Migration for BI planning solutions and scenarios
Published: January 27, 2011
Migration is taking a solution from a development environment and bringing it to a production environment. This typically will involve three environments and two migration phases:
Migrate from development to test.
Migrate from test to production.
Development of the solution can typically be done on a single server that uses all the required services. This includes Microsoft SQL Server and Microsoft SQL Server 2008 Analysis Services (SSAS) installed locally. This is ideal as typically in development you want the following:
Full control on the environment for fast turnaround on issues that are not specifically related to solution development.
Simplified server setups.
Focus on solution design and requirements.
The main purpose of the test environment is to validate the design in the development environment on an environment that will most closely match the production environment. The test environment will focus on the following:
Business logic validation
Security and access control
The production environment is the go-live environment that will be accessed by the end consumers of the solution. This environment should have backups and redundancy built in so that there is no loss any significant data from IWs.
Migration of the planning solution will involve moving and reconfiguring the following assets from a source environment and into a target environment:
Planning database on SQL Server
Planning database on SQL Server Analysis Services
Excel form templates on Microsoft SharePoint Server 2010
ETL packages built by using Microsoft SQL Server Integration Services (SSIS)
Migration of the relational database can be performed by using a simple backup and restore process. Make a backup file of the SQL Server database by using SSMS:
The backup file can then be used to restore the database to the target environment’s SQL Server. Once the database is restored on the target environment, we can start with the restore of the multidimensional database.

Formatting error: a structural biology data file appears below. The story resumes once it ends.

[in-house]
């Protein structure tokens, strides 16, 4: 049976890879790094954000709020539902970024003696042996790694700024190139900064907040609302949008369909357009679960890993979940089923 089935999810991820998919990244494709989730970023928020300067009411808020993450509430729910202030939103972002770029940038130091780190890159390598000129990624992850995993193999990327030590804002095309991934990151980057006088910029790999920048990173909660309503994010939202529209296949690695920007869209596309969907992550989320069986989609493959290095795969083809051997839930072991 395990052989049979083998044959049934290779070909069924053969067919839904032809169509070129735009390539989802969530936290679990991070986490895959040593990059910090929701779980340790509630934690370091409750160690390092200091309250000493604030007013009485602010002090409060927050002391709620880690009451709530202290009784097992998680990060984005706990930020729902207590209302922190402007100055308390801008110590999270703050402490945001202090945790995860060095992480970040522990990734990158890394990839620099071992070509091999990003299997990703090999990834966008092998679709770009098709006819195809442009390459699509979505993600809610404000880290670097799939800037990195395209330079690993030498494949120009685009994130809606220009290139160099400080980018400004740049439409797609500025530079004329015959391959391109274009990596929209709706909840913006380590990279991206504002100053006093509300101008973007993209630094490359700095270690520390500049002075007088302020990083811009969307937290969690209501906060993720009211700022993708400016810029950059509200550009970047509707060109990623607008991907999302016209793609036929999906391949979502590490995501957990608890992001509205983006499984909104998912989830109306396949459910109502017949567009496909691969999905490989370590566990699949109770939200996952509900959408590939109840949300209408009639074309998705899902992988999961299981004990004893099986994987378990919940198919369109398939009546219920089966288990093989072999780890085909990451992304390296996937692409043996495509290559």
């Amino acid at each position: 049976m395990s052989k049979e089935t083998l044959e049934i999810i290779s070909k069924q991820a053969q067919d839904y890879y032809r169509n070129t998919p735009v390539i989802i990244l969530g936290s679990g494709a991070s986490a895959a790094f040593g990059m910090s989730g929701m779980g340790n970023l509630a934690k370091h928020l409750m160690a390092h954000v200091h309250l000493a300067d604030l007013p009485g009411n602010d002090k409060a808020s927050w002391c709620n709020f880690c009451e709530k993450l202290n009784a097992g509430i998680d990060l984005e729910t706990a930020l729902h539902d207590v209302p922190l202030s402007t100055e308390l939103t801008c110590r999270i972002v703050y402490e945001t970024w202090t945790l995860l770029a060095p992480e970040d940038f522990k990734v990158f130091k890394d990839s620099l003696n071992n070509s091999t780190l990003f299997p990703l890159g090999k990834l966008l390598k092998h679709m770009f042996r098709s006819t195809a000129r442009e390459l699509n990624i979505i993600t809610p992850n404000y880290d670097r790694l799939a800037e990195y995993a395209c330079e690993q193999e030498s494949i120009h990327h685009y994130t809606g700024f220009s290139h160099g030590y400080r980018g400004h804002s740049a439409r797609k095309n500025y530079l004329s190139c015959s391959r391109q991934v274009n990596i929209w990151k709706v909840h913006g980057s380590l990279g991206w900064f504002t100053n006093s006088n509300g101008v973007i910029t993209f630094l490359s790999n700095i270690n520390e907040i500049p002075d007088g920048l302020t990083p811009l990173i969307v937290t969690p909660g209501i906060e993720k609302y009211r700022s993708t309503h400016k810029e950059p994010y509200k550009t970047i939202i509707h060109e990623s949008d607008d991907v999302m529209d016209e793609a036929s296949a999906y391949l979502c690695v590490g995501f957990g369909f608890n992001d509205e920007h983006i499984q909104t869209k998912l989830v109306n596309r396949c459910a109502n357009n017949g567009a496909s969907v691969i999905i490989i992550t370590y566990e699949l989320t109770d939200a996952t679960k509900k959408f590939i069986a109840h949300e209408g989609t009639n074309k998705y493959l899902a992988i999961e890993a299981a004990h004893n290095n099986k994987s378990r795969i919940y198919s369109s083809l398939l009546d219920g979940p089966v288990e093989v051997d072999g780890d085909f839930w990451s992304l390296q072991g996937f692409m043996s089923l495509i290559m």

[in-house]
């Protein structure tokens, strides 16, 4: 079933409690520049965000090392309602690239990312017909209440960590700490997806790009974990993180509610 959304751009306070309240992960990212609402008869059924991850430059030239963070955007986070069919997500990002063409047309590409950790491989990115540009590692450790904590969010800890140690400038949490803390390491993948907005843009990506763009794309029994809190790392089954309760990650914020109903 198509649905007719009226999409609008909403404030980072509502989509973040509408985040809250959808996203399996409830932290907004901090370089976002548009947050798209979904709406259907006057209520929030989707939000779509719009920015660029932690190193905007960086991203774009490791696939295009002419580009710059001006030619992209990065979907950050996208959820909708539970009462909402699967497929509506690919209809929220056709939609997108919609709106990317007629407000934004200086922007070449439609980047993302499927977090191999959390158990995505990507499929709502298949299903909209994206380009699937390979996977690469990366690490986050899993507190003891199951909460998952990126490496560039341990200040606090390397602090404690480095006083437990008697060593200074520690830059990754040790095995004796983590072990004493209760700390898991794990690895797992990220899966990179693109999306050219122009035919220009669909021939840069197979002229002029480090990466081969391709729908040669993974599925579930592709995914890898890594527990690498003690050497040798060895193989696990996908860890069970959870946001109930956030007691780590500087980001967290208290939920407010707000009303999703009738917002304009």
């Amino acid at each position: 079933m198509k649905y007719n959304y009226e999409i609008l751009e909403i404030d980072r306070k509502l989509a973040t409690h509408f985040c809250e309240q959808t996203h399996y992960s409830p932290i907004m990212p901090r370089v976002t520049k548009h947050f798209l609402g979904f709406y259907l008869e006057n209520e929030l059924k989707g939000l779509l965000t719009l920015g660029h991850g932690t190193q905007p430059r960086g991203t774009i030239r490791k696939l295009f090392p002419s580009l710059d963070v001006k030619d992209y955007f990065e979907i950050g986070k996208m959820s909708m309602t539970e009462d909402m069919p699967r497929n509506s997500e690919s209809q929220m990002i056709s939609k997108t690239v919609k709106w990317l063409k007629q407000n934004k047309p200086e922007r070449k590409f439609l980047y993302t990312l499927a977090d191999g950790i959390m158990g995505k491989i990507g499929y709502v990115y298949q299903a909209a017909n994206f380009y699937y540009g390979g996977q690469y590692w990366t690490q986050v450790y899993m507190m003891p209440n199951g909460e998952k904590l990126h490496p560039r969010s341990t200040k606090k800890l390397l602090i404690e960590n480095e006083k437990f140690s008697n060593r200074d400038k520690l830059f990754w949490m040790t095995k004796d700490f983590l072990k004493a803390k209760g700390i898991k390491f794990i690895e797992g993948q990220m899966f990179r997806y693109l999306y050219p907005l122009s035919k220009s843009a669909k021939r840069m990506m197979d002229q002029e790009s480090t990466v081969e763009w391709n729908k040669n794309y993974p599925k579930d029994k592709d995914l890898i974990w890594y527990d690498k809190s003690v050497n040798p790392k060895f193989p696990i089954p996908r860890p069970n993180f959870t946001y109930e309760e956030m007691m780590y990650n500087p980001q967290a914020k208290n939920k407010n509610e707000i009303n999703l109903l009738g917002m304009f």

Migration of multidimensional database can also be performed by using a backup and restore process similar to the relational database. Considerations on post database restore include the following:
Update role based security
Update data sources
Update role-ased security
Security is typically configured differently between the various migration environments. For instance, in the development environment, there will be many more expert users who have the permission to process and alter the multidimensional database than compared to that in a production environment. When setting up security, it is a good idea to consider the necessary security rights that are required for users within each migration environment and to remove any roles that are not relevant for that environment.
Development environment security
It is recommended to create a single SQL Server Analysis Services role that will contain all the expert users for the development environment. This development role will have permissions that are elevated over most other roles as measured by interactivity with the multidimensional database. For example database processing permissions and the ability to create/alter/remove database objects will be granted here. Creating a single role will let the administrator easily remove or update users in the role as it is moved from one environment to another. For improved manageability, use Active Directory groups when you are adding membership to the role. This will let IT to manage security without accessing into SQL Server Analysis Services at all.